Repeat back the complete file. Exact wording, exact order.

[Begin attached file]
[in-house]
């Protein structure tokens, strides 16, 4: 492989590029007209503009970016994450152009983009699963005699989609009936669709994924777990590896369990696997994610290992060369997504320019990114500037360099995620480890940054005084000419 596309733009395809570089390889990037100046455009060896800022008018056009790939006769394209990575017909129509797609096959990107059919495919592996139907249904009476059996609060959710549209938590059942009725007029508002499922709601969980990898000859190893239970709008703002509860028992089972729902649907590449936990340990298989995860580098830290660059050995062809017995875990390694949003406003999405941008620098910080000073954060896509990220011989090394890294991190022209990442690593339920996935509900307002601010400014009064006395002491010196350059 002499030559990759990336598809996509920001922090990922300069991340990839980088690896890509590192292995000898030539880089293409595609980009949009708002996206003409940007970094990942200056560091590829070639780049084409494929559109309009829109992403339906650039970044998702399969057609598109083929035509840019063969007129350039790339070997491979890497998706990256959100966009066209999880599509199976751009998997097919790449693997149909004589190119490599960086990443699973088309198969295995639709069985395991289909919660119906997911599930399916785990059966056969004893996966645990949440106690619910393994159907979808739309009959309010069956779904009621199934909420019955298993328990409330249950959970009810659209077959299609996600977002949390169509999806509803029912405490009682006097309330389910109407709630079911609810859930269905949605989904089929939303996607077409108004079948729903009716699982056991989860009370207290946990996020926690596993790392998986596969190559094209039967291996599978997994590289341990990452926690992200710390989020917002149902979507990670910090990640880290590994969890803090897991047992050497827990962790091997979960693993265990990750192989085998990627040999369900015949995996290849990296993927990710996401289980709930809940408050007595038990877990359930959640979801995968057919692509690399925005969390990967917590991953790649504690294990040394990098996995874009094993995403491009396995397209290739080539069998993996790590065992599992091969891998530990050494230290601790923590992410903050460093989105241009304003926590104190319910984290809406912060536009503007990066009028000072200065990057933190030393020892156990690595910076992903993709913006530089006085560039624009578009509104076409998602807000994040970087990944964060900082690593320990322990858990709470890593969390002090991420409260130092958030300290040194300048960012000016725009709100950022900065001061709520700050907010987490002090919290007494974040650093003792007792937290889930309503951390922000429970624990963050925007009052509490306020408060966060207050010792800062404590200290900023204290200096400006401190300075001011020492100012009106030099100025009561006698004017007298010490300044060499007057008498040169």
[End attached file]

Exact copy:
[in-house]
């Protein structure tokens, strides 16, 4: 492989590029007209503009970016994450152009983009699963005699989609009936669709994924777990590896369990696997994610290992060369997504320019990114500037360099995620480890940054005084000419 596309733009395809570089390889990037100046455009060896800022008018056009790939006769394209990575017909129509797609096959990107059919495919592996139907249904009476059996609060959710549209938590059942009725007029508002499922709601969980990898000859190893239970709008703002509860028992089972729902649907590449936990340990298989995860580098830290660059050995062809017995875990390694949003406003999405941008620098910080000073954060896509990220011989090394890294991190022209990442690593339920996935509900307002601010400014009064006395002491010196350059 002499030559990759990336598809996509920001922090990922300069991340990839980088690896890509590192292995000898030539880089293409595609980009949009708002996206003409940007970094990942200056560091590829070639780049084409494929559109309009829109992403339906650039970044998702399969057609598109083929035509840019063969007129350039790339070997491979890497998706990256959100966009066209999880599509199976751009998997097919790449693997149909004589190119490599960086990443699973088309198969295995639709069985395991289909919660119906997911599930399916785990059966056969004893996966645990949440106690619910393994159907979808739309009959309010069956779904009621199934909420019955298993328990409330249950959970009810659209077959299609996600977002949390169509999806509803029912405490009682006097309330389910109407709630079911609810859930269905949605989904089929939303996607077409108004079948729903009716699982056991989860009370207290946990996020926690596993790392998986596969190559094209039967291996599978997994590289341990990452926690992200710390989020917002149902979507990670910090990640880290590994969890803090897991047992050497827990962790091997979960693993265990990750192989085998990627040999369900015949995996290849990296993927990710996401289980709930809940408050007595038990877990359930959640979801995968057919692509690399925005969390990967917590991953790649504690294990040394990098996995874009094993995403491009396995397209290739080539069998993996790590065992599992091969891998530990050494230290601790923590992410903050460093989105241009304003926590104190319910984290809406912060536009503007990066009028000072200065990057933190030393020892156990690595910076992903993709913006530089006085560039624009578009509104076409998602807000994040970087990944964060900082690593320990322990858990709470890593969390002090991420409260130092958030300290040194300048960012000016725009709100950022900065001061709520700050907010987490002090919290007494974040650093003792007792937290889930309503951390922000429970624990963050925007009052509490306020408060966060207050010792800062404590200290900023204290200096400006401190300075001011020492100012009106030099100025009561006698004017007298010490300044060499007057008498040169």